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Ionarts-at-Large: The Currentzis Dances

Orchestra-gossip needs to be taken with a grain of salt, or sometimes a satchel. The young conductor Teodor Currentzis, dubbed by the press as “The Miracle of Novosibirsk” after impressive opera performances in Baden-Baden, occasionally meets the verbal equivalent of shrugged shoulders from musicians. But unflattering comments say little about actual outcomes—and especially the Munich Philharmonic exercised in a long field study proving just that: Consistent grumbling about Christian Thielemann was consistently accompanied by the best performances of that orchestra in a decade. Not having heard Currentzis’ last concert in Munich (Schnittke, Ravel, Resphigi, and Prokofiev’s Violin Concerto with Arabella Steinbacher), all I had to go by was the superb impression that he and the Vienna Symphony Orchestra left in Mieczysław Weinberg’s “The Passenger” from Bregenz. (Best of 2011).

available at Amazon
J.Adams, The Chairman Dances, Harmonielehre, etc.,
S.Rattle / CoBSO

available at Amazon
S.Prokofiev, Symphonies 5 & 7,
K.Tennstedt / BRSO
PROFIL Hänssler

The concert on Wednesday, February 15th, also went some way to back that discrepancy of perception up. The Greek founder of Musica Aeterna who headed the Novosibirsk Opera and Ballet Theatre (he is now at the Perm Opera) delivered a very solid program of Adams, Schumann, and Prokofiev. He opened with John Adams’ “The Chairman Dances”—and along with the eponymous Mao danced, in a colorful array of excited windmill-movements—the wiry conductor. All smiles, with long bobbed hair, and India-rubber limbs, Currentzis looks like a master of ceremonies at MIT’s Harry Potter convention. An enthusiastic image, and a slightly ridiculous one. The orchestra, albeit with considerably less enthusiasm, played well through the fragrant-minimalist score, with enough routine and class necessary for it to be a successful curtain raiser.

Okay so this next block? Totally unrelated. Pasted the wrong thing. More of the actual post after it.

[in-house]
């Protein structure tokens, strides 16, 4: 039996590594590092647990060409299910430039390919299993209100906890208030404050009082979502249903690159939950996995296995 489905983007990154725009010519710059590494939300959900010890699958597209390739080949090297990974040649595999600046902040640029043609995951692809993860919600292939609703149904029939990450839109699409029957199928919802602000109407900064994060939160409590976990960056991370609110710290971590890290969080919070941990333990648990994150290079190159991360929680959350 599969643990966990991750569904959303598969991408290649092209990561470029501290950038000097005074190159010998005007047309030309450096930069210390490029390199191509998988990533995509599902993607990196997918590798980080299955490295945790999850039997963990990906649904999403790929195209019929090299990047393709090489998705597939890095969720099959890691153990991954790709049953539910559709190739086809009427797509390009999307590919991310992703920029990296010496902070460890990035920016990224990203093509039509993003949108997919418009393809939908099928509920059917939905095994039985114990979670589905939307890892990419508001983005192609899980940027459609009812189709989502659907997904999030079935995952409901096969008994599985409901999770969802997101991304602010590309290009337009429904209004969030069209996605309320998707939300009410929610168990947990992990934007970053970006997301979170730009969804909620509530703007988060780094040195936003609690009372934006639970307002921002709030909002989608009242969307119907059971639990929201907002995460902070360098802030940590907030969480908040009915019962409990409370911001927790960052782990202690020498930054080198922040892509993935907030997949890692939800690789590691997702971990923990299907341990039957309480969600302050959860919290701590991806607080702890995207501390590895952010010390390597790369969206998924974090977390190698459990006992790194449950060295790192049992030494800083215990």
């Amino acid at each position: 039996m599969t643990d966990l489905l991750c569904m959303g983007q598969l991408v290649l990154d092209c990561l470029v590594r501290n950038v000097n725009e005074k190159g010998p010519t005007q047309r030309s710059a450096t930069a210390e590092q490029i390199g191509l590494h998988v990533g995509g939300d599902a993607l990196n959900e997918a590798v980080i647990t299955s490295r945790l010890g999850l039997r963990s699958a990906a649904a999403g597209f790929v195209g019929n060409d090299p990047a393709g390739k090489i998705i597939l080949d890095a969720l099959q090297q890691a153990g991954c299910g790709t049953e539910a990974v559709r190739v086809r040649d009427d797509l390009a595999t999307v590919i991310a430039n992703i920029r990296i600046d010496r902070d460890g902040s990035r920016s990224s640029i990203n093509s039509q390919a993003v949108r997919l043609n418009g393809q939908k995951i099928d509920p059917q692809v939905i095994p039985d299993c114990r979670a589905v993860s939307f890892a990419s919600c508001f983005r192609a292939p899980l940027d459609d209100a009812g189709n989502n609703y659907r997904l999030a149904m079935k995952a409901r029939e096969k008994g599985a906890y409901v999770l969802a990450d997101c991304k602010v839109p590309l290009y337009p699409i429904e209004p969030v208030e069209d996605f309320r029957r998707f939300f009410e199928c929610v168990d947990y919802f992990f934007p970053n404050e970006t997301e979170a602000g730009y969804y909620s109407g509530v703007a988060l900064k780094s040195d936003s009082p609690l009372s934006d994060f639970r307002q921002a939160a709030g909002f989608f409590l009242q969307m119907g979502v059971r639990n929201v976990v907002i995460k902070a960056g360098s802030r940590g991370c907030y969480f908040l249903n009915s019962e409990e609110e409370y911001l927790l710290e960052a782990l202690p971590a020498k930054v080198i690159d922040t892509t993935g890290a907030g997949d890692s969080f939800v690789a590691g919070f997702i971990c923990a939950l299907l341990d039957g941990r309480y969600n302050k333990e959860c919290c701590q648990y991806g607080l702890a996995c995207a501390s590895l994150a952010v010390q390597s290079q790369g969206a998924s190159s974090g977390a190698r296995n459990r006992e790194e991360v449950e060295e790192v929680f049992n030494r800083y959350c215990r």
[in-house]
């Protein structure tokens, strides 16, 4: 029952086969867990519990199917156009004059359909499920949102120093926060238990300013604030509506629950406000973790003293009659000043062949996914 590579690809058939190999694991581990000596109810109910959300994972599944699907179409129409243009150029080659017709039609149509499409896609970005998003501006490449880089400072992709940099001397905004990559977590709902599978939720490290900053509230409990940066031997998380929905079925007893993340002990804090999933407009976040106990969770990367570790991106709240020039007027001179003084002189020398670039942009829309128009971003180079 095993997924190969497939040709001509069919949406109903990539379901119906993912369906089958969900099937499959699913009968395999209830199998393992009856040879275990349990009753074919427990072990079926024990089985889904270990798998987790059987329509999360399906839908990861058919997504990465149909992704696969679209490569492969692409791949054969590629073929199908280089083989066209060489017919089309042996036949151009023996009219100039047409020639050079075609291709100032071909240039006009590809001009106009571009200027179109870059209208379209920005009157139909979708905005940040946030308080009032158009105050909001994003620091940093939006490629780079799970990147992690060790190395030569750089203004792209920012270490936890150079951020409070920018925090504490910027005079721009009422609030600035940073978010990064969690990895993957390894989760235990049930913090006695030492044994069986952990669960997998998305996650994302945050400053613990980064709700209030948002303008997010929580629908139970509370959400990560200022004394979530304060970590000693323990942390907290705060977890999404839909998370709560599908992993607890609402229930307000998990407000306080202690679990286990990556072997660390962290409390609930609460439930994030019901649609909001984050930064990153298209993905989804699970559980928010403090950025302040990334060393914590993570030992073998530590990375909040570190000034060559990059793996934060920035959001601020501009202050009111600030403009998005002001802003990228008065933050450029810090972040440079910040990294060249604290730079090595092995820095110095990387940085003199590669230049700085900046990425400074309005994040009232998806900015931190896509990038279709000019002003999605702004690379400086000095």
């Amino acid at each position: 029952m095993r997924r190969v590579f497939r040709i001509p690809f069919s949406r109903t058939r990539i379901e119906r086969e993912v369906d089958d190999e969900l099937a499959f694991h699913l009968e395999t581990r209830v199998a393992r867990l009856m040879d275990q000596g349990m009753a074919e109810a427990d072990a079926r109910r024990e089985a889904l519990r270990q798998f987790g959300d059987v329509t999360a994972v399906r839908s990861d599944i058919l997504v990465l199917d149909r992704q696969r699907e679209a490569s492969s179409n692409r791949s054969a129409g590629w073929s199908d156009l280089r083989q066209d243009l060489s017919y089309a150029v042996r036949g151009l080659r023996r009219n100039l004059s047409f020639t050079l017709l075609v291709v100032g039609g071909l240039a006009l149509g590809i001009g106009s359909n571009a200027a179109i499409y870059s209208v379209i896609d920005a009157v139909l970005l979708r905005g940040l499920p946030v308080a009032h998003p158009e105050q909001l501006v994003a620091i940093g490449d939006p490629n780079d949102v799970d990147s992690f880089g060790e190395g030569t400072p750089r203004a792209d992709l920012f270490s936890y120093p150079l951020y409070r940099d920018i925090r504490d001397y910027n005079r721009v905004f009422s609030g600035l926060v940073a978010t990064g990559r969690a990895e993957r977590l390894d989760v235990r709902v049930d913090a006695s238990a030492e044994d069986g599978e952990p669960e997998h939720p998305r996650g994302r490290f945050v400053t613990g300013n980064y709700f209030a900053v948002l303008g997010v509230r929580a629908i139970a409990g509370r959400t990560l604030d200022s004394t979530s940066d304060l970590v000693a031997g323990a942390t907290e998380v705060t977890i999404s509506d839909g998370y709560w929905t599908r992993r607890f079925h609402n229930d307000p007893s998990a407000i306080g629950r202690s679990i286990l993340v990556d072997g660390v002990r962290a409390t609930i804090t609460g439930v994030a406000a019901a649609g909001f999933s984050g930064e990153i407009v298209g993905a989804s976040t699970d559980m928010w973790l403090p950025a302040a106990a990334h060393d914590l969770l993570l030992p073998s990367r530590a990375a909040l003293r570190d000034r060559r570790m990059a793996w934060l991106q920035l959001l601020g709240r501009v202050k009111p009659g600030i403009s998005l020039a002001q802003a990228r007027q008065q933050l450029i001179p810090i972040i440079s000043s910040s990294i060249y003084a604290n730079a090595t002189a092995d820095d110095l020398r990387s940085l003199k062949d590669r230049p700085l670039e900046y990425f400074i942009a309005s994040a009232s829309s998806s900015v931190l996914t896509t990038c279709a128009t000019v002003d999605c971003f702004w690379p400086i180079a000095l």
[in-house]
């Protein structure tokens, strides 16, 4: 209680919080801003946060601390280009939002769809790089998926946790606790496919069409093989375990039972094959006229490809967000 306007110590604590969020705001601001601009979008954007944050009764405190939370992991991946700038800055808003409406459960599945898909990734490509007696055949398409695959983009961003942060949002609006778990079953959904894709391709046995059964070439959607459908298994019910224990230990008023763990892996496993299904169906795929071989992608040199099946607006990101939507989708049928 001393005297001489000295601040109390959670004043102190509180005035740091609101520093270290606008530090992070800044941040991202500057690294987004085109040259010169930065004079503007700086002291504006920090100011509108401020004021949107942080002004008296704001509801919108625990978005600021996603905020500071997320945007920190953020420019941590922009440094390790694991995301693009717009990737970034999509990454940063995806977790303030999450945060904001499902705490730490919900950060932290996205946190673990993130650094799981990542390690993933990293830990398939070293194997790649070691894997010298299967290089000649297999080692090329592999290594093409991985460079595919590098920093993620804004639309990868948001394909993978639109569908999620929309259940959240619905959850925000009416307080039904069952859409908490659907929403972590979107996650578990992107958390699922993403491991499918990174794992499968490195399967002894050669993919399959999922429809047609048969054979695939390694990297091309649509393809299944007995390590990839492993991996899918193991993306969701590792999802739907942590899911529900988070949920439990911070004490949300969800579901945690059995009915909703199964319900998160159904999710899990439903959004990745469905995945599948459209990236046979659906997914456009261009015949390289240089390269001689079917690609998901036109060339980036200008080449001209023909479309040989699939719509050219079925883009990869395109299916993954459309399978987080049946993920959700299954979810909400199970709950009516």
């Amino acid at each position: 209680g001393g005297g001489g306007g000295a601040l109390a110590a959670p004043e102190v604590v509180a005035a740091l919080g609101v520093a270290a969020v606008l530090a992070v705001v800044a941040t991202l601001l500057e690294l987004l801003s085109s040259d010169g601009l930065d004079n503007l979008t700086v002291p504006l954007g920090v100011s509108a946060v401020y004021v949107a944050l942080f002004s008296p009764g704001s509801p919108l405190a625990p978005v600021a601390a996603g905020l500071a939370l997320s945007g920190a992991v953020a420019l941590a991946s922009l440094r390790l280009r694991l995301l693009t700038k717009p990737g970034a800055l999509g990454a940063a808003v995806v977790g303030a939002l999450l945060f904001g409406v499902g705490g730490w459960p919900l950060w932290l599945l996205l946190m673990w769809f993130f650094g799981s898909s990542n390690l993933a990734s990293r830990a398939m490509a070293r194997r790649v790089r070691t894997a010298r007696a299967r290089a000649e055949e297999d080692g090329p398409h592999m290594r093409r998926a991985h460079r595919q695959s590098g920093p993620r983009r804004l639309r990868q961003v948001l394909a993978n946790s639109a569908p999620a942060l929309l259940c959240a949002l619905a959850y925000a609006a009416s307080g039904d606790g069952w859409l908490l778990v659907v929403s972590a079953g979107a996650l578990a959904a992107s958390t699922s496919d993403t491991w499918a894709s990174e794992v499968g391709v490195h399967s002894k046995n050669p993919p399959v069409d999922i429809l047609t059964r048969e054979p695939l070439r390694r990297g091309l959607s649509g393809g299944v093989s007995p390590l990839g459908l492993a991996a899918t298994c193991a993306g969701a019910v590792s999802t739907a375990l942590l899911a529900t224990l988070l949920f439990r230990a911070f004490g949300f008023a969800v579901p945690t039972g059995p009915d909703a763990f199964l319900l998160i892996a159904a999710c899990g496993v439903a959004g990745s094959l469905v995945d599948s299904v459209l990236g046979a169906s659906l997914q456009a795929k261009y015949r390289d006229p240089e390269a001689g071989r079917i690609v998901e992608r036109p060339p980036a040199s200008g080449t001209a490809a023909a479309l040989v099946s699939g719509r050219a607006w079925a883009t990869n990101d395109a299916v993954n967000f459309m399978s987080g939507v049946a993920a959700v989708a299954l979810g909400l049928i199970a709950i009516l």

Originally Adams’s “The Chairman Dances” had been cut from the second of three programs on Thursday, a ‘Young Audience Concert’, but that perplexing decision—John Adams would seem particularly suited for young audiences, better than the Schumann Concerto—had been reversed on short notice. Simplistic and juicy, Adams speaks the vernacular of the modern classical popular; a 1985 Divertimento in mildly oriental foxtrot form.

The Schumann Piano Concerto with soloist Mikhail Mordvinov (replacing Radu Lupu on short notice) was eloquent and charming, performed with some understatement but still enthused and not without slips—with a more impressive first than subsequent movement(s). The encore (Schumann’s Arabeske), well… it was an opportunity for Mordvinov to present himself before such a large audience and he seized it even if the applause didn’t exactly demand it.

Prokofiev Seventh Symphony is a tricky work to bring off well (it’s not very well served on recording, either, except by Järvi / Scottish SO and Tennstedt / BRSO), and that made the performance at hand so impressive: Currentzis handled the feeling and tenderness of the symphony, its quirky sounds, with assurance. Under his hands, the side-by-side of Prokofiev’s children-like naïveté, his veteran assuredness and deft rhythmic handling sounded perfectly organic—and the orchestra went along well enough, especially considering this was the first night of the run. As a little treat, Currentzis played the symphony with both alternate endings: the quiet original first, and then, after a little pause, the few bars of upbeat compromise that Prokofiev grudgingly added.